Cheyenne Woods doesn't drop uncle Tiger's name, lets game speak for itself
Ann Arbor — Cheyenne Woods is used to people noticing her name first.
That’s to be expected, considering her uncle happens to be the most recognizable figure in golf.
But being related to Tiger Woods doesn’t get you a free pass on the golf course. Making it as a pro is all on Cheyenne Woods, and Saturday at the Volvik Championship, she had everyone focusing on her game and not asking about family.
After making the cut on the number by shooting even-par 144 through the first two days, Woods turned in the best score during the third round by firing a 6-under 66 by making six birdies — three on each side — without a single blemish on the scorecard.
“It felt really good out there today,” Woods said. “I felt like the last few weeks my game has just kind of been coming together, and the results haven't always shown but my caddie and I have just stayed patient and today we finally saw what we've been feeling.”
Woods had the benefit of playing early and finishing before lightning moved into the area, halting play at Travis Pointe Country Club at 1:34 p.m. By then, she had moved three shots within the lead, one she was hoping wouldn’t grow too much by the time she teed it up for her final round sometime Sunday.
When play finally finished on Saturday — after a two-plus hour delay — Woods was six shots behind leader Minjee Lee while here 66 was matched only by rookie Emma Talley.
Even though a six-shot margin will be tough to overcome, Woods feels like things are coming together after making just three cuts in the first nine events this season.
“I think just a little bit of everything,” Woods said when asked which part of her game has improved. “Usually I'm a pretty decent ball striker so I've been giving myself a lot of chances for birdies, and today I just made a lot of great putts and so I think that's really been changing, the turning point.”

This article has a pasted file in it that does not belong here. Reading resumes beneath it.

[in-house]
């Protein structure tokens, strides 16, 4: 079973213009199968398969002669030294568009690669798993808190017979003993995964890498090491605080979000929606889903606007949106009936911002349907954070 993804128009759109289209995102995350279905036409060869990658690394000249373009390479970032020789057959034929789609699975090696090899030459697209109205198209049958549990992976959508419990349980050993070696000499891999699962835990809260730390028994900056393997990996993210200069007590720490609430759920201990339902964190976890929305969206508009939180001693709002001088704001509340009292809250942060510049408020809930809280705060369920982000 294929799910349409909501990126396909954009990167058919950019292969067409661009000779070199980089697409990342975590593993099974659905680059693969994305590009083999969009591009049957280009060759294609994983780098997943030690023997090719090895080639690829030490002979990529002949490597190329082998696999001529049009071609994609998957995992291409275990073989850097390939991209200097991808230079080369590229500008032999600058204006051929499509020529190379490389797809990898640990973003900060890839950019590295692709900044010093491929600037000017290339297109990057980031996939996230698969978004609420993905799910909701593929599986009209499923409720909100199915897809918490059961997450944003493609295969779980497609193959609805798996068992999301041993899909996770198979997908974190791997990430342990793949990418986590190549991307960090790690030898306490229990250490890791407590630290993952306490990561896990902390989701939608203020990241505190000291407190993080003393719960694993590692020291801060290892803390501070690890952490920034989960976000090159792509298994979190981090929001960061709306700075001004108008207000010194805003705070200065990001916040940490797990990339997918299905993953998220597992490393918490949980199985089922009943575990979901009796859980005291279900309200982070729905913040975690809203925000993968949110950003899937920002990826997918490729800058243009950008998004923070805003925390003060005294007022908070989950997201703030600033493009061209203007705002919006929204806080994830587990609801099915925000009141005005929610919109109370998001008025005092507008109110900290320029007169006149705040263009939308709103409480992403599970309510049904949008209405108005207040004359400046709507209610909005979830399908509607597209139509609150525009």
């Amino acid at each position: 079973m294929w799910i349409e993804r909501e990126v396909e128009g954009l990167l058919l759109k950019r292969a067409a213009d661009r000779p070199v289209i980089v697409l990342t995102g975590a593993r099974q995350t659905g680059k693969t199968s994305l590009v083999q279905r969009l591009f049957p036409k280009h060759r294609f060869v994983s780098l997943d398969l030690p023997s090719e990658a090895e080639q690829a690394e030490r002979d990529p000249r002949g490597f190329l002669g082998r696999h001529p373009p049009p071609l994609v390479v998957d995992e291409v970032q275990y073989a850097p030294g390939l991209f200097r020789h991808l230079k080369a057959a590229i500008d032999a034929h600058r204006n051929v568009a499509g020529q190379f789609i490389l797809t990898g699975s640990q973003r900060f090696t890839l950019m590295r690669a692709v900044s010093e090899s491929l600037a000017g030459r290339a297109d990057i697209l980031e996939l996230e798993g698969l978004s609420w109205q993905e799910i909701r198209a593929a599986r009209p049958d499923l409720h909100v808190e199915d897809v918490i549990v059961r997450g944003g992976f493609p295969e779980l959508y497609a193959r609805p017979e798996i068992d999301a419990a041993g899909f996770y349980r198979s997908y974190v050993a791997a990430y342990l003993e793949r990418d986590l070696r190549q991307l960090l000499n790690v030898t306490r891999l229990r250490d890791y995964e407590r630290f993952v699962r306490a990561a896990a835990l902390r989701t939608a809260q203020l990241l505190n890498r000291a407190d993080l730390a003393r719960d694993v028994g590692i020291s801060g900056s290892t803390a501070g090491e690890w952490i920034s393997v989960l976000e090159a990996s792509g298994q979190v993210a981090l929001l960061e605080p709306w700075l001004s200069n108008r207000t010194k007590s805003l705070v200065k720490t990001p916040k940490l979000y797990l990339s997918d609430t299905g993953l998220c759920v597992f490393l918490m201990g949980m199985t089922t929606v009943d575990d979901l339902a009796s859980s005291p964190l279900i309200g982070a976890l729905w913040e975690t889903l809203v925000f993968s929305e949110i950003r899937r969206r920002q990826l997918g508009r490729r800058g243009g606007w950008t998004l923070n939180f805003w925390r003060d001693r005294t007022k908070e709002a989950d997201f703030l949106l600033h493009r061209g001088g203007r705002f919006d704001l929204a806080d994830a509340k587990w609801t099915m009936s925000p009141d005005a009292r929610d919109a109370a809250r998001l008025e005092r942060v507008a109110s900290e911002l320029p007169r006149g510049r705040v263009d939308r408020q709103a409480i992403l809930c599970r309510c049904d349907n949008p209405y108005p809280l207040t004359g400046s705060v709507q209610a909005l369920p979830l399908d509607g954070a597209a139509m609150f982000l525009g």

She spent plenty of time after the second round Friday on the practice green after needing 32 putts over 18 holes. On Saturday, she had trimmed that number to 25.
“My caddie and I were just working on trusting the lines and focusing on the 10 feet and in and I really felt the difference out there today, so it was helpful,” Woods said.
The next step for Woods is continuing Saturday’s play into the final round and beyond as she still looks for her first win on the LPGA Tour.
A winner on the Ladies European Tour in 2014, Woods earned her LPGA card in 2015 and recorded a tie for sixth at the 2016 Portland Classic, her best finish. Last season, she had two top-15 finishes, including a tie for eighth at the New Zealand Women’s Open in September.
“I think just continuing to build on it,” Woods said, “trusting the work we've put in and just keeping up with my same routine of working on my swing, little things here and there, and then the putting to me is always good.”
Stacy Lewis admitted she gets tired easier these days but she has a good reason — she’s due to give birth to her first child in November.
“Feel pretty good,” Lewis said after the third round. “Definitely get a little more tired as the day goes on. The little one was telling me it's dinner time right now, but other than that I feel pretty good.”
Lewis was clearly feeling good after birdieing five of the last six holes Saturday to sit two shots off the lead. That’s not something that has always been the case since she found about her pregnancy back in February.
“I feel good. I wouldn't have said that about a month and a half ago, but I feel really good right now and just got a little hungry there at the end of the day,” Lewis said. “That delay kind of threw me off food wise, but other than that I feel pretty good.”
State of mind
The first year on tour has included a bit of everything for Talley. While she is still looking for that first victory, she’s had her share of highlights.
Talley has missed the cut just twice in nine events and has a pair of top-10 finishes, including a tie for fifth last month at the LA Open. She also made the cut in her first major, tying for 37th at the ANA Inspiration.
If her first win comes this week, Talley might move to Michigan. Her first professional victory came on the Symetra Tour last season at the Island Resort Championship in Harris, Mich.
“Yeah, Michigan's been really good to me,” she said. “One of my first pro tournaments last year around this time in Harris, Michigan. So yeah, Michigan has been very good to me.
Back in the swing
Jodi Ewart Shadoff is playing in her first tournament in roughly a month after injuring her back. She’s slowly working her way back, though her play this week shows little rust as she enters the final round two shots off the lead.
“Just keep doing what I'm doing,” Shadoff said. “I struggled with a back injury a month ago so this is my first tournament back so I'm just basically trying to see where I'm at, just keep doing what I'm doing and hopefully it'll work out.”